Up until then, I’d only ever been white.”


Ed. Note: The following text comes from Document #6 and provides a short study in Charles’ family tree. It also touches on the “validation of skin through the fetishization of ethnicity” which was to be a critical theme in “the big piece.”

“My father’s mother was an Ortega, a New Mexican whose lineage can be traced (I’ve been told) first to Mexico, then – through a series of “benevolent” conquistadores – back to some rigorous intellectuals of mid-millennial Spain. She was also a Chene, a noble French family who – reportedly – earned the ire of Pancho Villa, himself due to reports of profiteering, incest, etc. and were rode out of town on Cinco de Mayo but no one of the family seems to consider that relevant. Not openly, at least.

My mother does, however and has recently taken to in an attempt to fully elucidate the bloodline. She’s Irish Catholic on both sides though she makes claim to “a Jewish soul.” She also used to tell me I had Native American in me – Poospatuck, I believe – though these days she refuses to discuss that claim.

My father’s father was Scottish, which the family denies, preferring to say that he was born black Irish despite the fact that every dialectical spelling of our surname suggests we have nothing to do with The Emerald Isle at all.”


Ed. Note: The following text comes from Document #9 and finds Charles looking back at the profound impact Body Count had on him as a young, white man living in Los Angeles at the time of its release. This is the document we are most disappointed to see end, unfinished, as we feel it could have developed into “the piece,” touching on black power, white guilt, societal context, the shock of unintentional ignorance and the discomfort and denial of personal growth. Sensitive readers should note that this document contains “the N-word.”

In March of 1992, Body Count released their eponymous debut. I was thirteen years old.

Though mostly remembered for the incendiary track, “Cop Killer,” (whose content was so potent it earned the ire of the Bush White House) it was the lyrics of the album’s first single “There Goes the Neighborhood” that really got to me.

‘Here come them fuckin’ niggers / With their fancy cars / Who gave them fuckin’ niggers / Those rock guitars? / Who let ’em in the club? / Did you make ’em pay? / Who let ’em on the stage? / Whose lettin’ ’em play? / Don’t they know rock’s just for whites / Don’t they know the rules? / Those niggers are too hard core / This shit ain’t cool’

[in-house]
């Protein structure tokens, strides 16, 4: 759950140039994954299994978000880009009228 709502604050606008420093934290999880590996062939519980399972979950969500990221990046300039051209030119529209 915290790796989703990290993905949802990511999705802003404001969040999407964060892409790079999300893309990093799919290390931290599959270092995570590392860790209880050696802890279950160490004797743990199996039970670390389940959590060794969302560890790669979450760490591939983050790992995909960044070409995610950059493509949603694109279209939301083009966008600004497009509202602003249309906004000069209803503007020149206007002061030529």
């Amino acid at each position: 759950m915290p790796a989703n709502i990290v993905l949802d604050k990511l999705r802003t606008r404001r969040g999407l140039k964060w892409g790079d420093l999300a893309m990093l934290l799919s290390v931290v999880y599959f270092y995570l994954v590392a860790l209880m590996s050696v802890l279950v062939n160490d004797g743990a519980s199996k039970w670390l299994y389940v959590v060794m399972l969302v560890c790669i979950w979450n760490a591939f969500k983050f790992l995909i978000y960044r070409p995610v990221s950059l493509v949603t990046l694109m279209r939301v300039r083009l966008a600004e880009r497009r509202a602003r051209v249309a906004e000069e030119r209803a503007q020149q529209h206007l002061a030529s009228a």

It was deeply unsettling idea. Up until that point, I assumed I was an intelligent and progressive individual raised with care to accept and appreciate people in all their many shades, origins and orientations and to reject prejudice in all its forms but to hear Ice T use the word “nigger” as an invective on behalf of the medium I so readily associated myself made me wonder if I was somehow implicit in the systemic marginalization of black culture.

I was pissed, disoriented. I felt naïve and ashamed that I could be so ignorant to the world of skin privilege which I was clearly living in and which I supported every day both actively through my purchases and proclivities and passively by being white, middle class at a time in Los Angeles when the city was ripe with racial turmoil.

Rodney King had just happened and the Crips and Bloods were at the height of their Angelino power and yet, before Body Count, I had earnestly believed – because my friends seemed to be of mixed ethnicities and my parents, my family never echoed the slightest hint of bias – that we were living in something like a post racial (or, rather, post racist) society.
But we weren’t and the more I understood that, the more terrifying Ice T’s statement of purpose became:

‘We’re here / We ain’t goin’ nowhere / We’re movin’ right next door to you / Body Count, muthafucka’

There was going to be a reckoning.

Scary as it was, the notion was exciting. If rock and roll was so woefully white washed perhaps it was time for a black, metal band to barge in and stake its claim among the undeserved luminaries. Wasn’t rock and roll a gift of culture theft, after all? Why shouldn’t there be a violent grab back. And didn’t hip hop birth itself leather to leather with punk in the junk-stained streets of NYC? It all made perfect sense. Ice T, the ex pimp MC was going to shed his beats for the riffs of Ernie C and company and raze the musical landscape to start fresh and better. Hard, black and proud.

And though it might not be “for me” if I was the dyed in the teeth a punk rock cum metalhead I thought I could be, I would still be able to rejoice in the musical revolution.